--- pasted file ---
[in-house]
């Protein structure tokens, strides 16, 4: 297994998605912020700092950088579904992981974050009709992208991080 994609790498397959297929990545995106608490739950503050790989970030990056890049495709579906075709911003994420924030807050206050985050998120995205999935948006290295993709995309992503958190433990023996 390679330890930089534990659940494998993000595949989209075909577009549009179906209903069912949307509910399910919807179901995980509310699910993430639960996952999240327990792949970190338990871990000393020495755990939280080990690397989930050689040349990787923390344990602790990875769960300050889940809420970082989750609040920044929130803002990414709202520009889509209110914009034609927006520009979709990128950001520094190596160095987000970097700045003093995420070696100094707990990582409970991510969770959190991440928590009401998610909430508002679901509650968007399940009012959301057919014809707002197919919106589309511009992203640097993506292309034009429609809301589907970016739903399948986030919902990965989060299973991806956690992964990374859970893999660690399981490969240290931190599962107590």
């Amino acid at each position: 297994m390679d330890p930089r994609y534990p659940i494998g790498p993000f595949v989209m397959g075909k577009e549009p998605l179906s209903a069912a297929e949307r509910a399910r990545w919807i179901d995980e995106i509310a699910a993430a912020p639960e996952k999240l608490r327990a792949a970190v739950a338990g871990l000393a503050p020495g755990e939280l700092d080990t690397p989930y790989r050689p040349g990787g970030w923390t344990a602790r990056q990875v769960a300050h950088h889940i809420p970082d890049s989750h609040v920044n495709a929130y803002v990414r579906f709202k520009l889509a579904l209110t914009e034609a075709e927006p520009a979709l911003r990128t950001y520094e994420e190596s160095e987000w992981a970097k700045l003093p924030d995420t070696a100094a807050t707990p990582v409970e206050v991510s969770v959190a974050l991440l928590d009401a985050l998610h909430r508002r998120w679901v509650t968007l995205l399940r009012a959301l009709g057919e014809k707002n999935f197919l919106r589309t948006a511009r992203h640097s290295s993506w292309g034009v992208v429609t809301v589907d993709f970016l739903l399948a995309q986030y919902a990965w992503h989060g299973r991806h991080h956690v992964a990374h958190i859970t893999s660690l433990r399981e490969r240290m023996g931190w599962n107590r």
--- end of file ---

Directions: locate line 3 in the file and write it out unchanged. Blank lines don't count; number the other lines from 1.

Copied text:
């Amino acid at each position: 297994m390679d330890p930089r994609y534990p659940i494998g790498p993000f595949v989209m397959g075909k577009e549009p998605l179906s209903a069912a297929e949307r509910a399910r990545w919807i179901d995980e995106i509310a699910a993430a912020p639960e996952k999240l608490r327990a792949a970190v739950a338990g871990l000393a503050p020495g755990e939280l700092d080990t690397p989930y790989r050689p040349g990787g970030w923390t344990a602790r990056q990875v769960a300050h950088h889940i809420p970082d890049s989750h609040v920044n495709a929130y803002v990414r579906f709202k520009l889509a579904l209110t914009e034609a075709e927006p520009a979709l911003r990128t950001y520094e994420e190596s160095e987000w992981a970097k700045l003093p924030d995420t070696a100094a807050t707990p990582v409970e206050v991510s969770v959190a974050l991440l928590d009401a985050l998610h909430r508002r998120w679901v509650t968007l995205l399940r009012a959301l009709g057919e014809k707002n999935f197919l919106r589309t948006a511009r992203h640097s290295s993506w292309g034009v992208v429609t809301v589907d993709f970016l739903l399948a995309q986030y919902a990965w992503h989060g299973r991806h991080h956690v992964a990374h958190i859970t893999s660690l433990r399981e490969r240290m023996g931190w599962n107590r």